Japanese movie ‘Dad’s Lunch Box’ proves that love can be in everyday gestures [Review]

Japanese movie ‘Dad’s Lunch Box’ proves that love can be in everyday gestures [Review]

A father learns the art of making beautiful bento lunch boxes to show support for his teenage daughter


Midori's father shows his love through beautifully-crafted bento lunch boxes.
Photo: Pony Canyon

Dad’s Lunch Box is a light yet heart-warming story about a father-daughter relationship based on true events.

The story focuses on the relationship between a middle-aged Japanese salaryman (Toshimi Watanabe) and his teenage daughter Midori (Rena Takeda). After getting divorced, Midori’s father has the responsibility of cooking bento lunch boxes for her to take to school.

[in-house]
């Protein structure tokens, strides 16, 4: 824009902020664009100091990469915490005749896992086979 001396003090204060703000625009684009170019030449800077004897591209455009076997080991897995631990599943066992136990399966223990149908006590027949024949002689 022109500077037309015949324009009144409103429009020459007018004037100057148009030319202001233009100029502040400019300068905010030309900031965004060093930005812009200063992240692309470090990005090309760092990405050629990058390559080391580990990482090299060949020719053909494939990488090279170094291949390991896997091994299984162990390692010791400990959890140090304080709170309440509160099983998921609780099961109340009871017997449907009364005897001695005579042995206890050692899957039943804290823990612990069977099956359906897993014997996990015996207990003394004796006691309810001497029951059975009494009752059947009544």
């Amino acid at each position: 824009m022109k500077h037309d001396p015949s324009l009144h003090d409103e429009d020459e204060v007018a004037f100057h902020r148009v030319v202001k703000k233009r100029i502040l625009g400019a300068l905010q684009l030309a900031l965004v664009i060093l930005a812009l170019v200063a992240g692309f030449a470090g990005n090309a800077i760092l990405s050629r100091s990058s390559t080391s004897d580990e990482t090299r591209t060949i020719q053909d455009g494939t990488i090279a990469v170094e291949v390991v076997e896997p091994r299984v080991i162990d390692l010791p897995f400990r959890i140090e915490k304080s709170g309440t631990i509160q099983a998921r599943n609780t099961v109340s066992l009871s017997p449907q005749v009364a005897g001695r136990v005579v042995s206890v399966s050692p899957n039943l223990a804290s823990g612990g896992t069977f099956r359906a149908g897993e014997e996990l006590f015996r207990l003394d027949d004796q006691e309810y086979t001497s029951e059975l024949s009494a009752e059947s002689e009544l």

With little experience in the kitchen, he quickly makes a mess of Midori’s lunch and his efforts go unappreciated. But as Midori faces the challenges of adolescence, her dad’s daily bento boxes are always there for her when she is in trouble.

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The film takes its time showing you the care that Midori’s father puts into his cooking, showing close up the shopping, preparation and work that he puts into the meals he makes for her. You really get a sense of the time and effort that he puts into every meal.

The film does not have an eventful plot, and some will feel that nothing happens at all. If you’re looking for fast-paced action, you’ll be disappointed, but there’s enough humour to make the film enjoyable.

Most importantly, the love and dedication that Midori’s father puts into the bento boxes is a great symbol for the bond between a father and daughter, and helps tie together a touching story just in time for Father’s Day.

Edited by Pete Spurrier


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This article appeared in the Young Post print edition as
Bento box symbol of father's love


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